Mr. Biden painted the President as an incompetent, racist authoritarian, to blame for mishandling COVID-19 and stoking racial unrest. About 9.5 million Americans have fallen ill during the pandemic and nearly 240,000 have died, the most of any country.
The President, for his part, repeatedly derided anti-racism protesters as “terrorists” and a “mob,” and warned that the suburbs must be protected from low-income housing. He accused the centrist Mr. Biden of being a radical leftist.
If the results remain close, the election may be settled by a series of legal battles. The Republicans are already trying to have some ballots in Pennsylvania’s Montgomery County, a suburb of Philadelphia, voided after officials there allowed voters who made mistakes on their ballots to redo them.
Mr. Trump’s party has also signaled it may try again to invalidate all absentee votes that arrive at elections offices in Pennsylvania after election day. Currently, the state plans to count votes that arrive up to three days late.
At the White House early Wednesday, the President claimed he had already won the election even as millions of votes remained uncounted. He also said he would have the Supreme Court intervene, and that “we want all voting to stop,” even though all voting has stopped and the only thing happening now is the tallying of votes. Several states plan to count ballots that arrive at elections offices after election day, but all of those ballots were cast before the polls closed.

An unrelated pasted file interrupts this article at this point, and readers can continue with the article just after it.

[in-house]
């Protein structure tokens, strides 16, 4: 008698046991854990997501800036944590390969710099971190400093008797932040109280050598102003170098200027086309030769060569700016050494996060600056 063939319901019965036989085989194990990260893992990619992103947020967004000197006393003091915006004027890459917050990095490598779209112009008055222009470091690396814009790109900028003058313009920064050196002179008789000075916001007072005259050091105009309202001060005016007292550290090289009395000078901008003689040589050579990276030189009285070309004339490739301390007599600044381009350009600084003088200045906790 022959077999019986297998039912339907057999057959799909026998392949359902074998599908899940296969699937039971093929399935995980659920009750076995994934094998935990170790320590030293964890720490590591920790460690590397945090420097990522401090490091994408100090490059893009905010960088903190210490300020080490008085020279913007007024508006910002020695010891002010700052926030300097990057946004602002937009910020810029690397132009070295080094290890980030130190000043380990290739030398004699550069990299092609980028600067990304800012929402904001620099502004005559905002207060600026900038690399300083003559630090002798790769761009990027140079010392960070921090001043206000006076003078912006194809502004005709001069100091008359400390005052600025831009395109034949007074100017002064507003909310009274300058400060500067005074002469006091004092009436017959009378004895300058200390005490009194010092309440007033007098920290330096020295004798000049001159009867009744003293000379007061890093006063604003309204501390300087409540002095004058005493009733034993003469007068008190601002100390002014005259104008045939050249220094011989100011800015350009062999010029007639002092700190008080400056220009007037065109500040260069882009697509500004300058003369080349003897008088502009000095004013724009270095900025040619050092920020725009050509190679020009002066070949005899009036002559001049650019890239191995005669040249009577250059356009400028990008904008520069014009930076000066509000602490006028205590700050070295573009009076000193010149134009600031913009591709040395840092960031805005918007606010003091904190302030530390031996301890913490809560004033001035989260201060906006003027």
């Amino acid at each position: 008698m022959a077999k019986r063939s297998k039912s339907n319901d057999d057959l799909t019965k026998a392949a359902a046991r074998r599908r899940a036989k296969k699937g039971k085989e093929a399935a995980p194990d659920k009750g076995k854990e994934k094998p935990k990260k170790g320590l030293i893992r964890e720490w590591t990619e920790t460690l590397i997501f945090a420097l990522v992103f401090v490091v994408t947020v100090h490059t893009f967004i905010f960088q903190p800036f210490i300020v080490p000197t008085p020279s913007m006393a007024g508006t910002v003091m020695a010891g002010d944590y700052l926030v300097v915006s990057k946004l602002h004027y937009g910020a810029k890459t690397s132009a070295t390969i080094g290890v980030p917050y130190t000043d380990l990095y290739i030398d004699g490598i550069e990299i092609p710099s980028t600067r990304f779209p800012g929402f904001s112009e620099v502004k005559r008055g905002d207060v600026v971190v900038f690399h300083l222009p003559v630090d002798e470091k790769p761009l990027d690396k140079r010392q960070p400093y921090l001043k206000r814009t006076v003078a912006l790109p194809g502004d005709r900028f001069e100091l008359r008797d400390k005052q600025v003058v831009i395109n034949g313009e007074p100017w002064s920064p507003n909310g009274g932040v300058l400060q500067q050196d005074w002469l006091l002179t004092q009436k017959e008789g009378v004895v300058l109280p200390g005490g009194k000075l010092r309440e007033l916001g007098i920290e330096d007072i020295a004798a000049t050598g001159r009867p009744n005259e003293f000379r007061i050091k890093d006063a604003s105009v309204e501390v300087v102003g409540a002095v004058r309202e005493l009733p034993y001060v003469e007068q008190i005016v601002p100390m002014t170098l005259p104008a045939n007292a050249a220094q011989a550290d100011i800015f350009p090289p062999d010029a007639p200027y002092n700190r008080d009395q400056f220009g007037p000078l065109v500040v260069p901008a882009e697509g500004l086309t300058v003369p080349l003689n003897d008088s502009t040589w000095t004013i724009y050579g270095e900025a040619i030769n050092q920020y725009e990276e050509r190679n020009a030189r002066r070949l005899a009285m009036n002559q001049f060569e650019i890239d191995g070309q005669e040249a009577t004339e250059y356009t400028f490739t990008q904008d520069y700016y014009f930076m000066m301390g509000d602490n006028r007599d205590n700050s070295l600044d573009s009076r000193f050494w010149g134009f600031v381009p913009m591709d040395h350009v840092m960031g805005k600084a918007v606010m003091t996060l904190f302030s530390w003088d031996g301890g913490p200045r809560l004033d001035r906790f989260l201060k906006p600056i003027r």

“This is a fraud on the American public. This is an embarrassment to our country,” Mr. Trump said of the normal democratic process of counting ballots to determine an election winner.
The result must be settled by Dec. 14, when members of the Electoral College gather to formally choose the president. The outcome might come down to the Supreme Court, which has a six-to-three conservative majority, after Mr. Trump appointed Amy Coney Barrett to the bench just weeks before the election.
The fight will be an extension of a battle over voting rules that has been playing out since the start of the pandemic. The Democrats have tried to expand options for voting during the pandemic, while the Republicans have often opposed them, and the courts have intervened several times already.